This Sunday Barack Obama repeated his promise to close Guantanamo. Since the media is still coddling their favorite son, CBS’s Steve Kroft did not bother to ask how. As Heritage Senior Legal Fellow Charles Stimson tells the Christian Science Monitor, it is the how that is the hard part:
“It is easy to criticize. It is much harder to lead when you are accountable for the security of the country,” says Charles “Cully” Stimson, who served as deputy assistant Defense secretary for detainee affairs in the Bush administration.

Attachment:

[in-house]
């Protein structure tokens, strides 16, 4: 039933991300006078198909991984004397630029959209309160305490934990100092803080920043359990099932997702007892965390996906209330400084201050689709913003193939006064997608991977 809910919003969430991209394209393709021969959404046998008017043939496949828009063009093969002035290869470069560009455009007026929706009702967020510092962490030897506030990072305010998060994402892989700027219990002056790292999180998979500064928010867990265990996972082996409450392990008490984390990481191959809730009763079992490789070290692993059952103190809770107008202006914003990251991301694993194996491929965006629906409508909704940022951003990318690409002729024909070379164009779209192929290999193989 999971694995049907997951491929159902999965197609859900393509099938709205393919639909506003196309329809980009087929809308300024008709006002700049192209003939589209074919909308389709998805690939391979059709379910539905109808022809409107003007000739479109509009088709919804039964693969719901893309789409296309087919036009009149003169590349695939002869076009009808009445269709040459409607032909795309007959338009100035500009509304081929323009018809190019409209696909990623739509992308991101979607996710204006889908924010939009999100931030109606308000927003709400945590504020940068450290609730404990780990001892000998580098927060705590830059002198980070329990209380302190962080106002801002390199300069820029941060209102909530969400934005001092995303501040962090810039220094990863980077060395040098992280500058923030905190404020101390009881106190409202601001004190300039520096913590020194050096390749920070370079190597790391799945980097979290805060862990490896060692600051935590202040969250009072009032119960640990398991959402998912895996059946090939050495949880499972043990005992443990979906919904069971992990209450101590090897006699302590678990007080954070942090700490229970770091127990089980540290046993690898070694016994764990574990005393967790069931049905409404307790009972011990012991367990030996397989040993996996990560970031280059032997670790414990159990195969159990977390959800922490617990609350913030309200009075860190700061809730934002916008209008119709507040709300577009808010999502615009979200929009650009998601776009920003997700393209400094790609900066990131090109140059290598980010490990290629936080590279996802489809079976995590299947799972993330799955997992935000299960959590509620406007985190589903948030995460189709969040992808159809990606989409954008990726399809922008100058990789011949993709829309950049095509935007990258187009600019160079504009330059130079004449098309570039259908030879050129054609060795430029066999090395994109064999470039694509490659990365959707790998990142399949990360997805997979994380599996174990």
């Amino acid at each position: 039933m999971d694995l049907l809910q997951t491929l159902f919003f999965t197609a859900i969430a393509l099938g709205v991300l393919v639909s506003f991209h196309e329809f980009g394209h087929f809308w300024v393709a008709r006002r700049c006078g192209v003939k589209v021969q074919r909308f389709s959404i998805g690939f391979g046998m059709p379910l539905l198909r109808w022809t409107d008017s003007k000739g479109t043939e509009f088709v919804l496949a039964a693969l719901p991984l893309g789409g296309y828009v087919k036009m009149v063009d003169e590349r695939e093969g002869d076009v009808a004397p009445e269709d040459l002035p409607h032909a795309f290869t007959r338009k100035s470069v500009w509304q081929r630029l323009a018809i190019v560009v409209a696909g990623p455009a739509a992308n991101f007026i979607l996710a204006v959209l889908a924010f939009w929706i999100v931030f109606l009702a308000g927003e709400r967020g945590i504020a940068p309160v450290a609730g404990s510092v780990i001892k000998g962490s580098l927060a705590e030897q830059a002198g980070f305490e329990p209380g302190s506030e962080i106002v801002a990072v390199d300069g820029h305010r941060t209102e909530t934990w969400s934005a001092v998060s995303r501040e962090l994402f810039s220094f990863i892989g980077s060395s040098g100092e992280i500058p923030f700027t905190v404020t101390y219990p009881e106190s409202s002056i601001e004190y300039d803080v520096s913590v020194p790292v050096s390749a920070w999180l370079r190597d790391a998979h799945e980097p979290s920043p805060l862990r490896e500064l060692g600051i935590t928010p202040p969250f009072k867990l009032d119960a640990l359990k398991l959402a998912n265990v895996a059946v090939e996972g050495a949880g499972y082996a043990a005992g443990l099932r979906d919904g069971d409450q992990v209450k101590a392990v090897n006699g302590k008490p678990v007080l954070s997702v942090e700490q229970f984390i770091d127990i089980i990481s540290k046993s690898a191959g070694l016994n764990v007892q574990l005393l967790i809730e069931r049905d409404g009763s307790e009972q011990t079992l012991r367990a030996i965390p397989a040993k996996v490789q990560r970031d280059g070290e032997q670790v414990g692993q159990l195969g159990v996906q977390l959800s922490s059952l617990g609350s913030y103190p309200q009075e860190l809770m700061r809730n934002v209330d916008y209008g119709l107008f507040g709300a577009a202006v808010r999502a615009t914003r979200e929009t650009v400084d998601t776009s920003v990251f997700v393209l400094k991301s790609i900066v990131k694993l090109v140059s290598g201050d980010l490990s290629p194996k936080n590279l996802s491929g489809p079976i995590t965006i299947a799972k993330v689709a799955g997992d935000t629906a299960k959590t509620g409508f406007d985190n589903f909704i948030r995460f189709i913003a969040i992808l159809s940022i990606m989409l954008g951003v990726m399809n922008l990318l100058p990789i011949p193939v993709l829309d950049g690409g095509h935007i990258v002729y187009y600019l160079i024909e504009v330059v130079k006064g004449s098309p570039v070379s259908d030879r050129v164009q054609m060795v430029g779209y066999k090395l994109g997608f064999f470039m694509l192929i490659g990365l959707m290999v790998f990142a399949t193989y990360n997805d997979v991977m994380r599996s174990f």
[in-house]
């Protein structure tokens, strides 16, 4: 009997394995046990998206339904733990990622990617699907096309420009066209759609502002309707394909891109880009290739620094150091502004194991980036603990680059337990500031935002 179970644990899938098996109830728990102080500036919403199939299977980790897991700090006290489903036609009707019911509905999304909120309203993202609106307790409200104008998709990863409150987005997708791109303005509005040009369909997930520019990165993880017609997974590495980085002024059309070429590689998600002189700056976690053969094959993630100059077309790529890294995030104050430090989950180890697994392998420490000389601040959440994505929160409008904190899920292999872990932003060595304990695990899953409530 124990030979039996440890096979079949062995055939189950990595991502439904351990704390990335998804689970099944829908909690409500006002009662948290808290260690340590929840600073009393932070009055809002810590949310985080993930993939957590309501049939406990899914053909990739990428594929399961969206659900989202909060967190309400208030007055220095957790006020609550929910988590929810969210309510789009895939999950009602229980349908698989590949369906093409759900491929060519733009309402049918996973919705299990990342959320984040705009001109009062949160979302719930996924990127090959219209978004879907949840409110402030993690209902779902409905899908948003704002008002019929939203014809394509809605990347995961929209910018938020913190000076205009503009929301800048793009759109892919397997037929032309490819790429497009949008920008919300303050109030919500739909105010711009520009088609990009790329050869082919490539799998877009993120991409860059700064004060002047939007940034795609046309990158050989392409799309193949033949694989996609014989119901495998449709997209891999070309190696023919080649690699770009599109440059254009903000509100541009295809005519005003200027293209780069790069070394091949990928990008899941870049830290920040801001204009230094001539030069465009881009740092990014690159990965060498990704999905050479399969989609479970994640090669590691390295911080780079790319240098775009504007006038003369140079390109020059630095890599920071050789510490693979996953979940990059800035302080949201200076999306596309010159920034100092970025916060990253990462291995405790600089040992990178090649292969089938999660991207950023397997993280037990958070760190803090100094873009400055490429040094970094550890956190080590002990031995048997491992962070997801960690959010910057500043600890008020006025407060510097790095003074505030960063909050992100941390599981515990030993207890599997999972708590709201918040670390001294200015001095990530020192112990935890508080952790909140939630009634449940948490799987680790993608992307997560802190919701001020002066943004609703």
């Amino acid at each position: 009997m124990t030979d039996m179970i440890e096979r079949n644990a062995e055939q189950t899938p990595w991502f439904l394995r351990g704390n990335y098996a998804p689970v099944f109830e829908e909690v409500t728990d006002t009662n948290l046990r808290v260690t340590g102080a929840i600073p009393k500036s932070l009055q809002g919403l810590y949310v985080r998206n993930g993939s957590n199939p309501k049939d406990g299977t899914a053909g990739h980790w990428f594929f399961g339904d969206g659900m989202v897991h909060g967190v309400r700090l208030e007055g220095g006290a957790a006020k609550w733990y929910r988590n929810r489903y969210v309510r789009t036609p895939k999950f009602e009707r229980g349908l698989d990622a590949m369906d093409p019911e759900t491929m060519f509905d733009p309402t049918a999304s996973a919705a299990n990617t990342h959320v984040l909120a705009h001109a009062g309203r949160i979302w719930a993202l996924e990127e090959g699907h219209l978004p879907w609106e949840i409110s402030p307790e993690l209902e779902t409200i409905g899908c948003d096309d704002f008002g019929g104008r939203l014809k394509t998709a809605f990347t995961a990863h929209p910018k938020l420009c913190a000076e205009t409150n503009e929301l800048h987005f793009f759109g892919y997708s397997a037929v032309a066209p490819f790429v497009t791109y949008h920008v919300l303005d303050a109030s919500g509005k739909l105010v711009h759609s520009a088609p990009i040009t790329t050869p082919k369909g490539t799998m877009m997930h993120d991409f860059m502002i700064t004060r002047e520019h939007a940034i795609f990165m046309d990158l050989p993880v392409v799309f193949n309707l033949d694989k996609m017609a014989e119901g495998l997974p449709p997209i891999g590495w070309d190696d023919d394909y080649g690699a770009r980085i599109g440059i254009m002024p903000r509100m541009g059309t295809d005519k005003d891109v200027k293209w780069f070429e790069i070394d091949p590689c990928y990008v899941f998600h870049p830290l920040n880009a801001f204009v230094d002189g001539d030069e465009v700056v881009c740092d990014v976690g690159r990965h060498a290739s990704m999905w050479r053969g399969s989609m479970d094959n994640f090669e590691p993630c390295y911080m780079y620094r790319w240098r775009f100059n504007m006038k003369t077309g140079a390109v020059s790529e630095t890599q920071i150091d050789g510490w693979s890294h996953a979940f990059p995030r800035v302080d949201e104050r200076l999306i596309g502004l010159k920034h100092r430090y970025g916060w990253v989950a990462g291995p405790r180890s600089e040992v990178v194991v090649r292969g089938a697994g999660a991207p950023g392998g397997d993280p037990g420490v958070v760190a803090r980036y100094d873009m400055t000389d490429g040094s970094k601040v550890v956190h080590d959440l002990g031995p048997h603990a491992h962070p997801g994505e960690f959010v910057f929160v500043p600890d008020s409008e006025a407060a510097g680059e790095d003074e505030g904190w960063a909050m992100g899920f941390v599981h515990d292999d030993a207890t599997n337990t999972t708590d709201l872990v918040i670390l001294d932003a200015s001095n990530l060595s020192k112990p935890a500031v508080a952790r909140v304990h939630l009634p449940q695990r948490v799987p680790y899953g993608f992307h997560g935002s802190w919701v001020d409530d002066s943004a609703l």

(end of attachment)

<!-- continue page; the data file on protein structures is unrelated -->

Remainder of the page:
Mr. Stimson says he has personally reviewed every Guantanamo detainee file several times. “The incoming administration will see that there are some very dangerous people [at Guantanamo] who were appropriately detained and need to continue to be out of circulation in the world terrorism market,” he says. “What you do with them is the $100,000 question.”
Stimson says, “Certainly there are a number of them who could be tried in federal district court, and that should happen. Others probably are better suited for a national -security court.” He adds, “There are a very small number that may be appropriate for a preventative detention regime – a baker’s dozen or less.”